Michael C. Ogwezzy
One of the cardinal objectives of establishing the United Nations after World War II was to promote and protect the human rights of all nationalities. This is reflected in the Preamble of the UN Charter which states that “We the peoples of the United Nations are determined ... to reaffirm faith in fundamental human rights, in the dignity and worth of the human person, in the equal rights of men and women and of nations large and small”. On 15 March 2006, the UN General Assembly adopted a resolution to replace the 60-year-old UN Commission on Human Rights with the Human Rights Council due to strong criticism of its tolerance of members known for their egregious human rights violations and its highly politicised composition, voting and functioning. This article seeks to examine the diplomatic manoeuvres employed by the UN hierarchy and the Swiss government that made the establishment of the new Human Rights Council possible.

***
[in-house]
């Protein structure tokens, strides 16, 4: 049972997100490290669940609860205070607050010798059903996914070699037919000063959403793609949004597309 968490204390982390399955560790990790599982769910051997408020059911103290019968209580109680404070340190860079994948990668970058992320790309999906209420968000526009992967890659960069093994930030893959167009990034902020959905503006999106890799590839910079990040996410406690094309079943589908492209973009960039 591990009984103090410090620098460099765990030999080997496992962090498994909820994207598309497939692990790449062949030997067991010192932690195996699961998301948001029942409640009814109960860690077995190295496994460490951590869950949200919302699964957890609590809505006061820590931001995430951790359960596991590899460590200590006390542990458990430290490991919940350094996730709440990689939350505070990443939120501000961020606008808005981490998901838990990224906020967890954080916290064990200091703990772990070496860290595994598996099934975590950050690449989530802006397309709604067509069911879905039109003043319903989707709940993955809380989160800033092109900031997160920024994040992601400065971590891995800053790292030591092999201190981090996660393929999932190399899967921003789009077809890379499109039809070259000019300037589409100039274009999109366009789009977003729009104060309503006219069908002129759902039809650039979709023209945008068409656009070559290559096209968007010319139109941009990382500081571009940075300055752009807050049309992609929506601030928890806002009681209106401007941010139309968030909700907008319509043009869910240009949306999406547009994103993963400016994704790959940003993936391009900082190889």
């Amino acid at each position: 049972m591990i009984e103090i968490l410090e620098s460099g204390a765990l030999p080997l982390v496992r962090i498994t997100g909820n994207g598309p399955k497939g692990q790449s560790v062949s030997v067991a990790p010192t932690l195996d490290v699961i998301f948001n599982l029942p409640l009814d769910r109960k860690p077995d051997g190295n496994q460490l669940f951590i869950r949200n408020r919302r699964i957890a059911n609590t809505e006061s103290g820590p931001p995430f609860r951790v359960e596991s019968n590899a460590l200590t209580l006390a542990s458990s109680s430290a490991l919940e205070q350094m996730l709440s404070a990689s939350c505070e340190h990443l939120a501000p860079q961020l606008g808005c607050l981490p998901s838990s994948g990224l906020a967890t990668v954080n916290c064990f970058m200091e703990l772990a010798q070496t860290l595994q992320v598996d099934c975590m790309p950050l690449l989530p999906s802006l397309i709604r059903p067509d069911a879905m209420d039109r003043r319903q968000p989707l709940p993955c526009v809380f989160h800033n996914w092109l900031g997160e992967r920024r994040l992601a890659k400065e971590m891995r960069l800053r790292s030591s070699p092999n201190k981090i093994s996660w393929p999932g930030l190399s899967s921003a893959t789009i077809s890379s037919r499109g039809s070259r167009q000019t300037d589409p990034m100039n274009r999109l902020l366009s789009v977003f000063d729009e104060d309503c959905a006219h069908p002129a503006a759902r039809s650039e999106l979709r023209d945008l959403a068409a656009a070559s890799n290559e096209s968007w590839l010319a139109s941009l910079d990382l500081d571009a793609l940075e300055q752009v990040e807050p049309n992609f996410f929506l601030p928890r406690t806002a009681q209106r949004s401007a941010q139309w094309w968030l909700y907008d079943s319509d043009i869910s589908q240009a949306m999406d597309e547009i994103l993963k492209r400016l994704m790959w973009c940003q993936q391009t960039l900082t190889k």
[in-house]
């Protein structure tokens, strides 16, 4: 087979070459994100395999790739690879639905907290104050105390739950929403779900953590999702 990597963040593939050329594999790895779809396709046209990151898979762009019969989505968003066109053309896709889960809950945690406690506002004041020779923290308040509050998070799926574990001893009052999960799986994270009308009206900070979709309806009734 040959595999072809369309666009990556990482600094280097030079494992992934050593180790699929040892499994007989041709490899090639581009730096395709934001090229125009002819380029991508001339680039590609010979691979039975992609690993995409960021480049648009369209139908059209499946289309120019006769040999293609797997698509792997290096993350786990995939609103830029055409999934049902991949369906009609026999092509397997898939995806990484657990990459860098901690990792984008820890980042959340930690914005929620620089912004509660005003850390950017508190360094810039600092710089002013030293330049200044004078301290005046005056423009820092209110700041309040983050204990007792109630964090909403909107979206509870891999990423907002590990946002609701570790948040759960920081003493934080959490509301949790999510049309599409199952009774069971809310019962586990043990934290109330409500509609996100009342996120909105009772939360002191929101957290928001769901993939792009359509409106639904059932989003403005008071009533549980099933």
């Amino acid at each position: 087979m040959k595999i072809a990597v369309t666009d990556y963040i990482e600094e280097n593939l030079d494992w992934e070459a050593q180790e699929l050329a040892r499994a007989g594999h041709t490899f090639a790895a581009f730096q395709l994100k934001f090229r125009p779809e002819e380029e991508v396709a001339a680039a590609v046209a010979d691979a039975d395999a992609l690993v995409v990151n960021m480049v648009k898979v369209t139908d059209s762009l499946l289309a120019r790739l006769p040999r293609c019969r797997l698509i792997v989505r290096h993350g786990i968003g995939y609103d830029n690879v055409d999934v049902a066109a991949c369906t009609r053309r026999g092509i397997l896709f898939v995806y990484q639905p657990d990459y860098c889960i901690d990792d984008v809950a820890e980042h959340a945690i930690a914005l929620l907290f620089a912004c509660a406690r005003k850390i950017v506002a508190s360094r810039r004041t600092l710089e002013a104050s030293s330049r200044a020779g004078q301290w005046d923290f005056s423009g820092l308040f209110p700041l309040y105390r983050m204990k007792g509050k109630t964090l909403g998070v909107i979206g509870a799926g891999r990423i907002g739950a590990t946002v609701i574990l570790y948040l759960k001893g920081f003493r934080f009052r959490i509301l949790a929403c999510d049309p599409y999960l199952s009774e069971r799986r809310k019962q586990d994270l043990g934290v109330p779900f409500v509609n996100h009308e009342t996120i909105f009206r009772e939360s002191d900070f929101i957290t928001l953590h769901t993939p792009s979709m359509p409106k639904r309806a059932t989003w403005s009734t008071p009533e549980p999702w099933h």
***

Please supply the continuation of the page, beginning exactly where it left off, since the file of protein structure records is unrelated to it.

United Nations, Swiss government, diplomacy, creation, human rights, Commission, Council